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A ‘slime magnet’ robot could save lives by digging into our insides


This potential treatment may not be for the delicate.

Did you accidentally swallow a magnetic ball? Don’t worry: Hong Kong scientists have created a state-of-the-art “squishy robot” that can be magnetically manipulated to retrieve inadvertently ingested objects, among a myriad of other real-world applications.

A case study detailing the advanced cybernetic invention was recently published in the journal “Advanced Functional Materials”.

“The ultimate goal is to deploy it like a robot,” co-creator of the goo-bot, Li Zhang, from the Chinese University of Hong Kong, told the Guardian.

Zhang and his team reportedly concocted the breakthrough slime by mixing neodymium magnet particles with borax, a household detergent, and polyvinyl alcohol resin, the first ingredient to magnetically control it, Reuters reported. They then coated the toxic magnetic particles with silica to make them hypothetically safe for use inside the human body.

The resulting product has “visco-elastic properties” – meaning it behaves like a liquid or a solid depending on the level of force applied. Think of a fun-sized liquid metal T-1000 from “Terminator 2,” if it was designed to help rather than harm.

“When you touch it very quickly, it behaves like a solid,” Zhang said. “When you touch it gently and slowly, it behaves like a liquid.”

“The ultimate goal is to deploy it like a robot,” said goo-bot co-creator Li Zhang.
ZUMAPRESS.com
A ‘slime magnet’ robot could save lives by digging into our insides
Baffled Twitter users have compared the magnetic blob – which can form shapes including a “C” – to the eponymous space parasite from “Venom”.
ZUMAPRESS.com

If that wasn’t enough for SyFy Channel, the Magnetic Globe can also heal itself, form ‘C’ and ‘O’ shapes, and even conduct electricity. In fact, the bot’s abilities seemed so outlandish that social media thought it was an April Fool’s joke when it debuted on April 1, the Guardian reported.

However, weird pierced video shows a soft-bodied robot gathering wires, wrapping around objects like “The Blob”, navigating passages as narrow as 1.5mm and even glomming after being mercury-cut from a broken thermometer.

Scientists believe the globule could boast a range of essential applications, such as “transporting harmful things” and “switching and repairing circuits”, according to the study.

More importantly, perhaps, it could potentially extract objects that have been accidentally ingested by people – an essential function given recent horror stories of people swallowing objects ranging from needles to car keys. No word on whether the “Flubbery” substance works on objects accidentally lodged in people’s urethra.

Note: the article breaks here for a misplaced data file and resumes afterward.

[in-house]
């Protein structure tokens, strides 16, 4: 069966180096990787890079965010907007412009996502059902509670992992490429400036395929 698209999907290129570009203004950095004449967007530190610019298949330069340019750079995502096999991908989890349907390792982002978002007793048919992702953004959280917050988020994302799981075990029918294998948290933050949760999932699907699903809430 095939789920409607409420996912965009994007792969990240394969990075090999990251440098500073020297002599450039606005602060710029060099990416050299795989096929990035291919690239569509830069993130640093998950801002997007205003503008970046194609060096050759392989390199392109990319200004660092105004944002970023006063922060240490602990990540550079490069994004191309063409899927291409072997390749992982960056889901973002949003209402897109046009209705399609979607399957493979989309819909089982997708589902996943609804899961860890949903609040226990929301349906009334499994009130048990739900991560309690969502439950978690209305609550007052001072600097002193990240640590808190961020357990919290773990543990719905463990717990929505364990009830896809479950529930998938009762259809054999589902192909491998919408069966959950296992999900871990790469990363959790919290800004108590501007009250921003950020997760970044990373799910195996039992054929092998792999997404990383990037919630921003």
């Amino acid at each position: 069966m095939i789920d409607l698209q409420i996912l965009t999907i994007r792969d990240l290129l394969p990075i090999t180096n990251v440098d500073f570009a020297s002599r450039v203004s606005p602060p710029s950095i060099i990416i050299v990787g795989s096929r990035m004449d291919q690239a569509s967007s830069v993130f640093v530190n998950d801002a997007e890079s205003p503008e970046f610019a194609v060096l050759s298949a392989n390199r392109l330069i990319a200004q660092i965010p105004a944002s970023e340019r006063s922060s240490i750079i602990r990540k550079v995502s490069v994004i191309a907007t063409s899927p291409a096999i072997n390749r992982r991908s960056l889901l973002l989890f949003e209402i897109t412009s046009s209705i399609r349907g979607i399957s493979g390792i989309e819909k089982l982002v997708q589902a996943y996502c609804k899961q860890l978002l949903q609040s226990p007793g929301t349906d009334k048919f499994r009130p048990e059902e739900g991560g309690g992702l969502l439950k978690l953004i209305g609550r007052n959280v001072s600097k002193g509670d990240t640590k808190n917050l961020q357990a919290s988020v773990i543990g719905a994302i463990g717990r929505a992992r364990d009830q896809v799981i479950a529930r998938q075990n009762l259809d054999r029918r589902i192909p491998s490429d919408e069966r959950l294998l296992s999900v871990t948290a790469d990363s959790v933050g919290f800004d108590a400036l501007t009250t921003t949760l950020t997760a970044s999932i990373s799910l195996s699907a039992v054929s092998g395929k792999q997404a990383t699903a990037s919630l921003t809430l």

A ‘slime magnet’ robot could save lives by digging into our insides
“I think I’d rather anything that was swallowed pass naturally rather than ingesting what looks like magnetic turd,” scoffed one opponent.
ZUMAPRESS.com

The goop has garnered mixed reactions on social media, with an onlooker judging him “a little scary.”

“I think I’d rather anything that’s been swallowed would pass naturally rather than ingesting what looks like magnetic turd.” scoffed an opponent.

Others, including official “Sony” accountcompared the Dark Spot to the eponymous space symbiote from the “Venom” movies.

Others saw it as a vicious Trojan horse that the government could use to implant hardware under the guise of performing invasive surgery.

“Yeah, as they’re going to spend millions developing this to recover accidentally swallowed items,” said a conspiracy theorist on social media. “Right. Implant maintenance is more like “.

“Don’t be afraid of the living, controllable robot that can slip into your body”, growled another doomsday. “The glob is your friend. The world only wants to help.

A ‘slime magnet’ robot could save lives by digging into our insides
“When you touch it very quickly, it behaves like a solid,” Zhang said. “When you touch it gently and slowly, it behaves like a liquid.”
ZUMAPRESS.com

Luckily, as many Twitter users have pointed out, the slimeball isn’t sentient.

“It’s not smart. It has no parts,” retorted a realistic Twitter. “It’s just a drop that you move with magnets.”

Zhang explained that while, for now, the robo-glob is not self-sustaining, “we still view it as basic research – trying to understand its material properties.”



New York Post

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